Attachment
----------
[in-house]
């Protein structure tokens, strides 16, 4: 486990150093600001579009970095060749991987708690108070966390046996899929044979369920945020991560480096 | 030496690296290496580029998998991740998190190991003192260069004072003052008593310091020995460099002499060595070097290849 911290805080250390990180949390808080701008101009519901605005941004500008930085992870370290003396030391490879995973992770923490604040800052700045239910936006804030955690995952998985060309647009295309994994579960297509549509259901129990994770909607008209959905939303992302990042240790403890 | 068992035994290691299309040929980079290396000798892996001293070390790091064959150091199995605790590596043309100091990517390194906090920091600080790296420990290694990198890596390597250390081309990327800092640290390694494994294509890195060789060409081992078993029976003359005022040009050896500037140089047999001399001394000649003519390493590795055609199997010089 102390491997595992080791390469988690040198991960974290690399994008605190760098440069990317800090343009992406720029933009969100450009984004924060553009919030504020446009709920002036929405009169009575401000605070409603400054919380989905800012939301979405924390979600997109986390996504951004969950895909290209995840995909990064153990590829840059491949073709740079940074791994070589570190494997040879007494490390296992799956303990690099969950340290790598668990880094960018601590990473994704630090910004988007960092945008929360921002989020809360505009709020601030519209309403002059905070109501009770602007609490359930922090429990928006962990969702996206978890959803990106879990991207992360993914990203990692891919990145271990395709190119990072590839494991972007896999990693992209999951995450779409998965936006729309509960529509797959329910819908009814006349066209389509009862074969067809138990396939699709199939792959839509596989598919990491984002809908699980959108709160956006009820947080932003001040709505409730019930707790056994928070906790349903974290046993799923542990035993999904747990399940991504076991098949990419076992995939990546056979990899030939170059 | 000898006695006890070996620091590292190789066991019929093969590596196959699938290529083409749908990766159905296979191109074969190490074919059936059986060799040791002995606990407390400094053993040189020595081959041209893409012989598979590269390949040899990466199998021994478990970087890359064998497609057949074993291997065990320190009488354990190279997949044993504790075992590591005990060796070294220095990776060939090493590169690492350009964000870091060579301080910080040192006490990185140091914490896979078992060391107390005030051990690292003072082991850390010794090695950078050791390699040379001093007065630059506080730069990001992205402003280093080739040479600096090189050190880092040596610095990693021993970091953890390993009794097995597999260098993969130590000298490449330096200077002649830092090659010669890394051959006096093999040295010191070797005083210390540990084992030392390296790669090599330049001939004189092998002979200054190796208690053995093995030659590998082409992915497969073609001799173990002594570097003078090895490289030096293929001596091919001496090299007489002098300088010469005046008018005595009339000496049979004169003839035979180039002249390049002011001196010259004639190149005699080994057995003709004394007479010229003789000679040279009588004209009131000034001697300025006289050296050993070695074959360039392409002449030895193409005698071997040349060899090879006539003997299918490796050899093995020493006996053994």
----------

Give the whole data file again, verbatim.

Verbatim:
[in-house]
């Protein structure tokens, strides 16, 4: 486990150093600001579009970095060749991987708690108070966390046996899929044979369920945020991560480096 | 030496690296290496580029998998991740998190190991003192260069004072003052008593310091020995460099002499060595070097290849 911290805080250390990180949390808080701008101009519901605005941004500008930085992870370290003396030391490879995973992770923490604040800052700045239910936006804030955690995952998985060309647009295309994994579960297509549509259901129990994770909607008209959905939303992302990042240790403890 | 068992035994290691299309040929980079290396000798892996001293070390790091064959150091199995605790590596043309100091990517390194906090920091600080790296420990290694990198890596390597250390081309990327800092640290390694494994294509890195060789060409081992078993029976003359005022040009050896500037140089047999001399001394000649003519390493590795055609199997010089 102390491997595992080791390469988690040198991960974290690399994008605190760098440069990317800090343009992406720029933009969100450009984004924060553009919030504020446009709920002036929405009169009575401000605070409603400054919380989905800012939301979405924390979600997109986390996504951004969950895909290209995840995909990064153990590829840059491949073709740079940074791994070589570190494997040879007494490390296992799956303990690099969950340290790598668990880094960018601590990473994704630090910004988007960092945008929360921002989020809360505009709020601030519209309403002059905070109501009770602007609490359930922090429990928006962990969702996206978890959803990106879990991207992360993914990203990692891919990145271990395709190119990072590839494991972007896999990693992209999951995450779409998965936006729309509960529509797959329910819908009814006349066209389509009862074969067809138990396939699709199939792959839509596989598919990491984002809908699980959108709160956006009820947080932003001040709505409730019930707790056994928070906790349903974290046993799923542990035993999904747990399940991504076991098949990419076992995939990546056979990899030939170059 | 000898006695006890070996620091590292190789066991019929093969590596196959699938290529083409749908990766159905296979191109074969190490074919059936059986060799040791002995606990407390400094053993040189020595081959041209893409012989598979590269390949040899990466199998021994478990970087890359064998497609057949074993291997065990320190009488354990190279997949044993504790075992590591005990060796070294220095990776060939090493590169690492350009964000870091060579301080910080040192006490990185140091914490896979078992060391107390005030051990690292003072082991850390010794090695950078050791390699040379001093007065630059506080730069990001992205402003280093080739040479600096090189050190880092040596610095990693021993970091953890390993009794097995597999260098993969130590000298490449330096200077002649830092090659010669890394051959006096093999040295010191070797005083210390540990084992030392390296790669090599330049001939004189092998002979200054190796208690053995093995030659590998082409992915497969073609001799173990002594570097003078090895490289030096293929001596091919001496090299007489002098300088010469005046008018005595009339000496049979004169003839035979180039002249390049002011001196010259004639190149005699080994057995003709004394007479010229003789000679040279009588004209009131000034001697300025006289050296050993070695074959360039392409002449030895193409005698071997040349060899090879006539003997299918490796050899093995020493006996053994």